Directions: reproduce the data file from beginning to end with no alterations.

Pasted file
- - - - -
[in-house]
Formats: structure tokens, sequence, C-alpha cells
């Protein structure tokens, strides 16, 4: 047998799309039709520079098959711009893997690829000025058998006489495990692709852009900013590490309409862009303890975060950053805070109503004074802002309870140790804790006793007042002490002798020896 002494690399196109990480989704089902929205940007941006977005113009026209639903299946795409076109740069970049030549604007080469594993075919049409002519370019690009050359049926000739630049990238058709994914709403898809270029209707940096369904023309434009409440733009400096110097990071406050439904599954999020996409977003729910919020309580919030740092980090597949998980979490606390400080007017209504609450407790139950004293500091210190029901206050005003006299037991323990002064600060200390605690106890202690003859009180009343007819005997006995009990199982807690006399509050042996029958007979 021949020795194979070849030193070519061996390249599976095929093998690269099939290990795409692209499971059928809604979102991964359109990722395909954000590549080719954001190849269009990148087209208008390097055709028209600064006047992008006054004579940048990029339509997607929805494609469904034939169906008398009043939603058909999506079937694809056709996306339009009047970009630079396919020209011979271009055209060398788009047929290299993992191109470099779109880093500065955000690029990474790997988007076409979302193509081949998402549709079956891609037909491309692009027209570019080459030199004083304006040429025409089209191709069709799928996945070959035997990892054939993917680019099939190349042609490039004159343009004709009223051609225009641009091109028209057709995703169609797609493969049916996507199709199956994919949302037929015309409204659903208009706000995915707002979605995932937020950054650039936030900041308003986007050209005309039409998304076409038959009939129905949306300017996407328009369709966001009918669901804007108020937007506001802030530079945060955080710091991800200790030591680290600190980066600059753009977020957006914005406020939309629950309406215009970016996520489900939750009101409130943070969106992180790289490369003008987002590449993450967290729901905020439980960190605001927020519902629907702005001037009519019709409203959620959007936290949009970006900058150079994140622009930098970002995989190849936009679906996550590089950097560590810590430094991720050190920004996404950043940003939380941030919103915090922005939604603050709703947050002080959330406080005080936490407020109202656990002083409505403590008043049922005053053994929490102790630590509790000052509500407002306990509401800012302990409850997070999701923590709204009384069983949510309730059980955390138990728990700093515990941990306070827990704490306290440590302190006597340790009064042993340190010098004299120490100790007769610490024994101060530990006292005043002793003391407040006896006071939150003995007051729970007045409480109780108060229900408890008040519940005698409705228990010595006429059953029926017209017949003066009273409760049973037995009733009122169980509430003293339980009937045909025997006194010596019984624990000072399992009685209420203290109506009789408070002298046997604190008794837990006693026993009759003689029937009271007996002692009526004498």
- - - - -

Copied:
[in-house]
Formats: structure tokens, sequence, C-alpha cells
């Protein structure tokens, strides 16, 4: 047998799309039709520079098959711009893997690829000025058998006489495990692709852009900013590490309409862009303890975060950053805070109503004074802002309870140790804790006793007042002490002798020896 002494690399196109990480989704089902929205940007941006977005113009026209639903299946795409076109740069970049030549604007080469594993075919049409002519370019690009050359049926000739630049990238058709994914709403898809270029209707940096369904023309434009409440733009400096110097990071406050439904599954999020996409977003729910919020309580919030740092980090597949998980979490606390400080007017209504609450407790139950004293500091210190029901206050005003006299037991323990002064600060200390605690106890202690003859009180009343007819005997006995009990199982807690006399509050042996029958007979 021949020795194979070849030193070519061996390249599976095929093998690269099939290990795409692209499971059928809604979102991964359109990722395909954000590549080719954001190849269009990148087209208008390097055709028209600064006047992008006054004579940048990029339509997607929805494609469904034939169906008398009043939603058909999506079937694809056709996306339009009047970009630079396919020209011979271009055209060398788009047929290299993992191109470099779109880093500065955000690029990474790997988007076409979302193509081949998402549709079956891609037909491309692009027209570019080459030199004083304006040429025409089209191709069709799928996945070959035997990892054939993917680019099939190349042609490039004159343009004709009223051609225009641009091109028209057709995703169609797609493969049916996507199709199956994919949302037929015309409204659903208009706000995915707002979605995932937020950054650039936030900041308003986007050209005309039409998304076409038959009939129905949306300017996407328009369709966001009918669901804007108020937007506001802030530079945060955080710091991800200790030591680290600190980066600059753009977020957006914005406020939309629950309406215009970016996520489900939750009101409130943070969106992180790289490369003008987002590449993450967290729901905020439980960190605001927020519902629907702005001037009519019709409203959620959007936290949009970006900058150079994140622009930098970002995989190849936009679906996550590089950097560590810590430094991720050190920004996404950043940003939380941030919103915090922005939604603050709703947050002080959330406080005080936490407020109202656990002083409505403590008043049922005053053994929490102790630590509790000052509500407002306990509401800012302990409850997070999701923590709204009384069983949510309730059980955390138990728990700093515990941990306070827990704490306290440590302190006597340790009064042993340190010098004299120490100790007769610490024994101060530990006292005043002793003391407040006896006071939150003995007051729970007045409480109780108060229900408890008040519940005698409705228990010595006429059953029926017209017949003066009273409760049973037995009733009122169980509430003293339980009937045909025997006194010596019984624990000072399992009685209420203290109506009789408070002298046997604190008794837990006693026993009759003689029937009271007996002692009526004498």